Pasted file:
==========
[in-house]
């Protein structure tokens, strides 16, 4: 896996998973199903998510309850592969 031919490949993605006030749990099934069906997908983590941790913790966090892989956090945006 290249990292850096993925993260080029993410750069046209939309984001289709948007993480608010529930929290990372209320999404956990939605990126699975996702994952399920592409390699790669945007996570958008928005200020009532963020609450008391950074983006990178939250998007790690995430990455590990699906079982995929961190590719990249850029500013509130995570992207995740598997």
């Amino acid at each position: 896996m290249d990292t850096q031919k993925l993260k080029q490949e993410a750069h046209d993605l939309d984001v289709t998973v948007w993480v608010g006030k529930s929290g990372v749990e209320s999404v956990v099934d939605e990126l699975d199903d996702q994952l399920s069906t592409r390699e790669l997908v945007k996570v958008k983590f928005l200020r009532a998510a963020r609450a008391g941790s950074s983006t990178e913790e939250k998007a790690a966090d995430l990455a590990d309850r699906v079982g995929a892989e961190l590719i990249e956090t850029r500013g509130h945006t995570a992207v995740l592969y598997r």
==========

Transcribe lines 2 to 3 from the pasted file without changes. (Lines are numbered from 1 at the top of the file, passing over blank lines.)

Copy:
């Protein structure tokens, strides 16, 4: 896996998973199903998510309850592969 031919490949993605006030749990099934069906997908983590941790913790966090892989956090945006 290249990292850096993925993260080029993410750069046209939309984001289709948007993480608010529930929290990372209320999404956990939605990126699975996702994952399920592409390699790669945007996570958008928005200020009532963020609450008391950074983006990178939250998007790690995430990455590990699906079982995929961190590719990249850029500013509130995570992207995740598997």
């Amino acid at each position: 896996m290249d990292t850096q031919k993925l993260k080029q490949e993410a750069h046209d993605l939309d984001v289709t998973v948007w993480v608010g006030k529930s929290g990372v749990e209320s999404v956990v099934d939605e990126l699975d199903d996702q994952l399920s069906t592409r390699e790669l997908v945007k996570v958008k983590f928005l200020r009532a998510a963020r609450a008391g941790s950074s983006t990178e913790e939250k998007a790690a966090d995430l990455a590990d309850r699906v079982g995929a892989e961190l590719i990249e956090t850029r500013g509130h945006t995570a992207v995740l592969y598997r």